Several major wildfires continue to burn in California. The largest, north of Los Angeles, has scorched more than 49,000 hectares and destroyed at least 53 homes. Our correspondent reports that more than 12,000 homes are threatened, along with important communication sites and a historic astronomical observatory.
California Governor Arnold Schwarzenegger says eight major fires are burning around the state.
"Fires, fires, fires," said Arnold Schwarzenegger. "But we are very fortunate that we have the best and the most aggressive, best trained, most courageous firefighters in the world and that's why we are able to push back very heavily."
The largest fire has burned about 500 square kilometers of the Angeles National Forest, north of Los Angeles. Some 3,600 firefighters are attacking the flames in steep terrain, using bulldozers, tractors and hand tools. They are also setting backfires to clear away dry brush, and using helicopters and airplanes to drop water and fire retardant.
They got some help on Tuesday from slightly higher humidity as they worked to protect homes in hillside communities. Officials say they have carved out nearly 20 kilometers of fire lines to slow the advance of the flames.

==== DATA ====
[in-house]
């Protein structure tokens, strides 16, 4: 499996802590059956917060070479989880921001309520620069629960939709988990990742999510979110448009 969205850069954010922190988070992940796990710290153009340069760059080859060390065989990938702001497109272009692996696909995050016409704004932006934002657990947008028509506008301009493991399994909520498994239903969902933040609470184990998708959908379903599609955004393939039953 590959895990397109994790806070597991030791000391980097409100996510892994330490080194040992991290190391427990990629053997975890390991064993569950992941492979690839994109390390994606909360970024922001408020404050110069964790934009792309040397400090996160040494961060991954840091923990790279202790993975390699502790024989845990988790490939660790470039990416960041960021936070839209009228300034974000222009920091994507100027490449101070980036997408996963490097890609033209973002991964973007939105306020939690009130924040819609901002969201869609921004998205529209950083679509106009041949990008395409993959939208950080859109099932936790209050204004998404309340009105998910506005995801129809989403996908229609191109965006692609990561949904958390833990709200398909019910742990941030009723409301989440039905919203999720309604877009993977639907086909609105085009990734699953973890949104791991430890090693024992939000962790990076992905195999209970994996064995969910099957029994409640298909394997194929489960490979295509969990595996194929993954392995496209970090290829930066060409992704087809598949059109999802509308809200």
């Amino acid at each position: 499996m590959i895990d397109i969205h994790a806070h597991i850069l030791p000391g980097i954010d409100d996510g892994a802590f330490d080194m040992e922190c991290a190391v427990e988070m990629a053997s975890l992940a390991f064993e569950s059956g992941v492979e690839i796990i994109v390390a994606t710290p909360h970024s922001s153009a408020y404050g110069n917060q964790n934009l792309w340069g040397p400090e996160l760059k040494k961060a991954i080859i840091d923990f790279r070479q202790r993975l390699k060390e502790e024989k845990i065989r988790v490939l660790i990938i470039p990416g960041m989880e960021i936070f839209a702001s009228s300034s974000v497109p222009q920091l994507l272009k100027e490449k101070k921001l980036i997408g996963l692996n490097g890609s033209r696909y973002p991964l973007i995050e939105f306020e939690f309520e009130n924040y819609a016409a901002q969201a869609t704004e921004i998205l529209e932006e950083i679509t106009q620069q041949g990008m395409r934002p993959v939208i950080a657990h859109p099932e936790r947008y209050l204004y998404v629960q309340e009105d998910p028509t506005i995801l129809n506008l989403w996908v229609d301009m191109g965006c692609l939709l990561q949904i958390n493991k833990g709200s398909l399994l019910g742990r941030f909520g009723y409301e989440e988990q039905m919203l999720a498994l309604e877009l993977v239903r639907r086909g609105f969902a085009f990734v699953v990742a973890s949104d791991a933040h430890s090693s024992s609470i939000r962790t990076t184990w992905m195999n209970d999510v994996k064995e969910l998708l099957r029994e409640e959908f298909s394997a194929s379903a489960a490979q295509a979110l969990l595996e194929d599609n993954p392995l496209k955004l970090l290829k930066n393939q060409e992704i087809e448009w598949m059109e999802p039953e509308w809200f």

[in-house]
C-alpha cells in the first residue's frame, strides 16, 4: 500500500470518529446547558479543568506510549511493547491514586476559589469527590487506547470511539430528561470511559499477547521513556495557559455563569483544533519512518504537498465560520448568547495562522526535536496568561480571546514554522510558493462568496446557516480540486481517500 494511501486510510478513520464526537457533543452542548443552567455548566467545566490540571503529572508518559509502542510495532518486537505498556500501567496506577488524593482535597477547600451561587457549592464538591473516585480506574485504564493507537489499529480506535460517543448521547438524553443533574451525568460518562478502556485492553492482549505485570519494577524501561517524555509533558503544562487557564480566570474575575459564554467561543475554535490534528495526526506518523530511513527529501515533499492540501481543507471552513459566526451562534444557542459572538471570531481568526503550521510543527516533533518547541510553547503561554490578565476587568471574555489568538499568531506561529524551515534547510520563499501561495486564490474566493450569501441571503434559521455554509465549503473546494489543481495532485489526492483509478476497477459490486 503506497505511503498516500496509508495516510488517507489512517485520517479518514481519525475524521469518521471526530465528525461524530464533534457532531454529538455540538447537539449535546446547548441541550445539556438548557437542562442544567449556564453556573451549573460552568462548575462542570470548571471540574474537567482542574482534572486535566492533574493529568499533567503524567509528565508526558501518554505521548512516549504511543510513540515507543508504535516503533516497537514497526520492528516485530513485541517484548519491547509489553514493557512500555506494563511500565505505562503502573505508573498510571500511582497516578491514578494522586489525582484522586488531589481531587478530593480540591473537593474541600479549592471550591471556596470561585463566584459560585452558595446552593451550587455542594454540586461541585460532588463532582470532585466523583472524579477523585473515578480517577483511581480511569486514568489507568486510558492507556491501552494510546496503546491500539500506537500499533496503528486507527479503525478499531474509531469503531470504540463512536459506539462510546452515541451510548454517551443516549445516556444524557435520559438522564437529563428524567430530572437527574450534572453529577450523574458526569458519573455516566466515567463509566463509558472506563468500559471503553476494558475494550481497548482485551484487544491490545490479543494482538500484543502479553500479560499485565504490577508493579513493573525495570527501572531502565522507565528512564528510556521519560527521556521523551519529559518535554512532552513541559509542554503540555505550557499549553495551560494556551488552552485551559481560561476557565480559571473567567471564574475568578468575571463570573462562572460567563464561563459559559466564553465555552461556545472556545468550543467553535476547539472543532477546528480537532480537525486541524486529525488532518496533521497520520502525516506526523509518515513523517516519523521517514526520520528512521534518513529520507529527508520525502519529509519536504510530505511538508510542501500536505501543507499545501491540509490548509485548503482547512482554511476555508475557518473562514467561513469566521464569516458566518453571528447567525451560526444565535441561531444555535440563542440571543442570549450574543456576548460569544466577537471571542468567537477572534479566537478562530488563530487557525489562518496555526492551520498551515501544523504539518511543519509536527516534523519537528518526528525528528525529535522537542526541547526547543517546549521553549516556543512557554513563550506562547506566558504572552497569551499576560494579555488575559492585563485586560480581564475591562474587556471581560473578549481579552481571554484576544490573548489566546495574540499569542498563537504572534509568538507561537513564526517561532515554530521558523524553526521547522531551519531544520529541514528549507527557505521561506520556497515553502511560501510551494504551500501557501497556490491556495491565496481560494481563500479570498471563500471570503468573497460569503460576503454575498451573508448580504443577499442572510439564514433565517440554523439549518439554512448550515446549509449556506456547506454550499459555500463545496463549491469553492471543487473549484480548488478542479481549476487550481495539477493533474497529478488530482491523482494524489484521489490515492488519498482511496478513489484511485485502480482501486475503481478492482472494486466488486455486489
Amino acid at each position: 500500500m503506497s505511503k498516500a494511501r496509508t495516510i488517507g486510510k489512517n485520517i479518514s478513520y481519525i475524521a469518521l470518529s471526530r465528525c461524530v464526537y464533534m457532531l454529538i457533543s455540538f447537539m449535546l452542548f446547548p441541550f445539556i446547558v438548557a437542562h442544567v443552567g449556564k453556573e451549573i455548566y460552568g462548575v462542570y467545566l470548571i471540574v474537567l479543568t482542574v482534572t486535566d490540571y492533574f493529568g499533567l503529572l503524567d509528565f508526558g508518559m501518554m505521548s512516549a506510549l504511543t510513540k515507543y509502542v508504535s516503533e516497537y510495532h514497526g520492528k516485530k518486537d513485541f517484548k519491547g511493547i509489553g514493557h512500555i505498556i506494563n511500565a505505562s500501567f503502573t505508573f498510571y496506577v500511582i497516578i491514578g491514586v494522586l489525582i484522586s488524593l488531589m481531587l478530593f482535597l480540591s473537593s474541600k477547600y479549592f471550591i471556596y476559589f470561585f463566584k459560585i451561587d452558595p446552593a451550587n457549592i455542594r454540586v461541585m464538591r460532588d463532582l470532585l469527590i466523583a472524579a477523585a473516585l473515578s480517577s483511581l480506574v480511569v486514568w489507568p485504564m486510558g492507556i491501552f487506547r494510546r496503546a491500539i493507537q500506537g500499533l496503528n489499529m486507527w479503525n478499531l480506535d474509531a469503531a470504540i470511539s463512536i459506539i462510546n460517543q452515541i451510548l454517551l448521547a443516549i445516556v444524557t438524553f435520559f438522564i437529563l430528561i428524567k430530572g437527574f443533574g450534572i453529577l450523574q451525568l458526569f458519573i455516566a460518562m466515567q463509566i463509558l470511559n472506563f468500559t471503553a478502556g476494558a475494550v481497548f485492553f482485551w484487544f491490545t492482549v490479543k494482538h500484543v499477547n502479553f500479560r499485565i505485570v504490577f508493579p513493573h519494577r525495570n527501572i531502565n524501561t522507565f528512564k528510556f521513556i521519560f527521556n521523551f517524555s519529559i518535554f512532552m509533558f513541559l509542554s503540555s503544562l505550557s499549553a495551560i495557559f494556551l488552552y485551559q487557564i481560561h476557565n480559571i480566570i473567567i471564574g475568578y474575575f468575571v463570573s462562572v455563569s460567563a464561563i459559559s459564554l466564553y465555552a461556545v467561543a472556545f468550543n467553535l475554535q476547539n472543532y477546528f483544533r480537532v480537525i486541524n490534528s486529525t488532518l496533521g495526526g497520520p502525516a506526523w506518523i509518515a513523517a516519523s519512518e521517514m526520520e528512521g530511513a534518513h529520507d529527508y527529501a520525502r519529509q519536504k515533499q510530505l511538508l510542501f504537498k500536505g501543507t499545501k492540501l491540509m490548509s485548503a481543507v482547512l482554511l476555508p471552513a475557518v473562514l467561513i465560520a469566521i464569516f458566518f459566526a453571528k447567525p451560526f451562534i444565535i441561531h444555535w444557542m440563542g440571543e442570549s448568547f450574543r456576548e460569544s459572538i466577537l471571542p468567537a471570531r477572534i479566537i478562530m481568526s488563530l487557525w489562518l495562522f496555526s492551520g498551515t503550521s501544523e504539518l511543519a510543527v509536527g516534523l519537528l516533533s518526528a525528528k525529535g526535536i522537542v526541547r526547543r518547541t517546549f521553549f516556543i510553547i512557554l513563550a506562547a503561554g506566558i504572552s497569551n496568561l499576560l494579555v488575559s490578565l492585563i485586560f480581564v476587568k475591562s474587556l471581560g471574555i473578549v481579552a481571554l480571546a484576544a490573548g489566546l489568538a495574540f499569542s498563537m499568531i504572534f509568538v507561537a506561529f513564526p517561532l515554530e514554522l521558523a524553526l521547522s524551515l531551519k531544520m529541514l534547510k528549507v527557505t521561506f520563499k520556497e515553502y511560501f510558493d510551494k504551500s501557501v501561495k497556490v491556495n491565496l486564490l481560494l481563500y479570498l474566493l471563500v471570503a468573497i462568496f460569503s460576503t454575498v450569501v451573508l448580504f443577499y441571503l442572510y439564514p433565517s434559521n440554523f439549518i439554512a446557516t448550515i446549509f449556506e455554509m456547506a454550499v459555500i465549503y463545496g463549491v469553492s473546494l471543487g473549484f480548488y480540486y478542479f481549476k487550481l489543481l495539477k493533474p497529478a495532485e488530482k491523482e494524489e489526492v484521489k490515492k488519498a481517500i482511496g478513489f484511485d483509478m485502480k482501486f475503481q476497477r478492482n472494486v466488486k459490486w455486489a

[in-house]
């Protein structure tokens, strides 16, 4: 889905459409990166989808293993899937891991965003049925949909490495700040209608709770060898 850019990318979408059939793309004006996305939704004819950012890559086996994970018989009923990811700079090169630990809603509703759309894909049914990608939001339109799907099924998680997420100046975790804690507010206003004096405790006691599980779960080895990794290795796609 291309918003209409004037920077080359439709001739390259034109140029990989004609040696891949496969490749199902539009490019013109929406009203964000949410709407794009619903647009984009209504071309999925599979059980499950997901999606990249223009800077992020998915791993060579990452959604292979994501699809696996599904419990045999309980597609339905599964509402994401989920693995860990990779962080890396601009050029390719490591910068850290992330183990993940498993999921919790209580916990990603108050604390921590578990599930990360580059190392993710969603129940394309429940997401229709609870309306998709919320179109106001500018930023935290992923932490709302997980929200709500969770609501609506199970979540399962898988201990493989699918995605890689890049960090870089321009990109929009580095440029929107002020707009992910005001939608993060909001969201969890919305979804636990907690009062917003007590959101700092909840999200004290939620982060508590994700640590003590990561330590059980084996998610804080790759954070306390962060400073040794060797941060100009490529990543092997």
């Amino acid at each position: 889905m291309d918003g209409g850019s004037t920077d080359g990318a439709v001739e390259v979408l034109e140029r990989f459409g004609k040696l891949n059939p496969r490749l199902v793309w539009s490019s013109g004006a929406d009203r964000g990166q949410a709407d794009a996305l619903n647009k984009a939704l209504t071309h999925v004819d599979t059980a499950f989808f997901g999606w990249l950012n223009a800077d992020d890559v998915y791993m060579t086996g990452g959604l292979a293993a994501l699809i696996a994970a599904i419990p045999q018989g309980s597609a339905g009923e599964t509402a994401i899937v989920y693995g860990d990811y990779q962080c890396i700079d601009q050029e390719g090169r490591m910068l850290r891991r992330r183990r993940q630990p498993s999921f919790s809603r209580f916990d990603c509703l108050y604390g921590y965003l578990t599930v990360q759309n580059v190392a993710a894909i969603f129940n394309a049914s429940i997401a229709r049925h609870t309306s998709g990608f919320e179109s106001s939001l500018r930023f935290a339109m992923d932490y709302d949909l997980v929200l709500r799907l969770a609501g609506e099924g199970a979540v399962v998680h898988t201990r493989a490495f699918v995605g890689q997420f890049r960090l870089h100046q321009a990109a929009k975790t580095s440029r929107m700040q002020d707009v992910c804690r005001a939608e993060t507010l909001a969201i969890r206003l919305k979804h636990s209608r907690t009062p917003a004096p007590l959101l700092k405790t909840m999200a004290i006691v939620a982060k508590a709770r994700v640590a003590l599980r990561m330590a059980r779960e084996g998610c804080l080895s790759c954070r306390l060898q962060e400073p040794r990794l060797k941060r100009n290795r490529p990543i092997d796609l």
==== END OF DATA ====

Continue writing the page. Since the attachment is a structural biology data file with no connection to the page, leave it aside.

Firefighters are working to protect communication and scientific facilities on Mount Wilson, which overlooks downtown Los Angeles. The site is home to transmitters for most of the city's television stations, as well as some radio stations, several mobile phone companies and police communication systems.
Firefighters are also working to protect the century-old Mount Wilson Observatory, where astronomer Edwin Hubble made important discoveries in the 1920s. The observatory houses two large telescopes and several university research programs.
Nathan Judy of the U.S. Forest Service says firefighters are trying to keep the flames from reaching the summit.
"If the fire burns aggressively up towards Mount Wilson, we could lose some of those tower sites," said Nathan Judy. "But we have inputted our folks in there, creating a fire break around the area to try to slow that fire."
Two firefighters died near Los Angeles on Sunday when their vehicle went off a smoky mountain road. Fourteen firefighters have been injured around the state.
Police continue to evacuate some foothill neighborhoods. Firefighters have so far protected most of the homes in the suburbs near Los Angeles, but scores have been lost. The structures, which included houses and mountain cabins, were mostly in isolated canyons.
A smaller fire northeast of the California capital, Sacramento, burned 60 structures Sunday. That fire is now 80 percent contained.
The Los Angeles blaze is still largely out of control. Firefighters say they are making progress, but they warn that it might not be contained for another two week.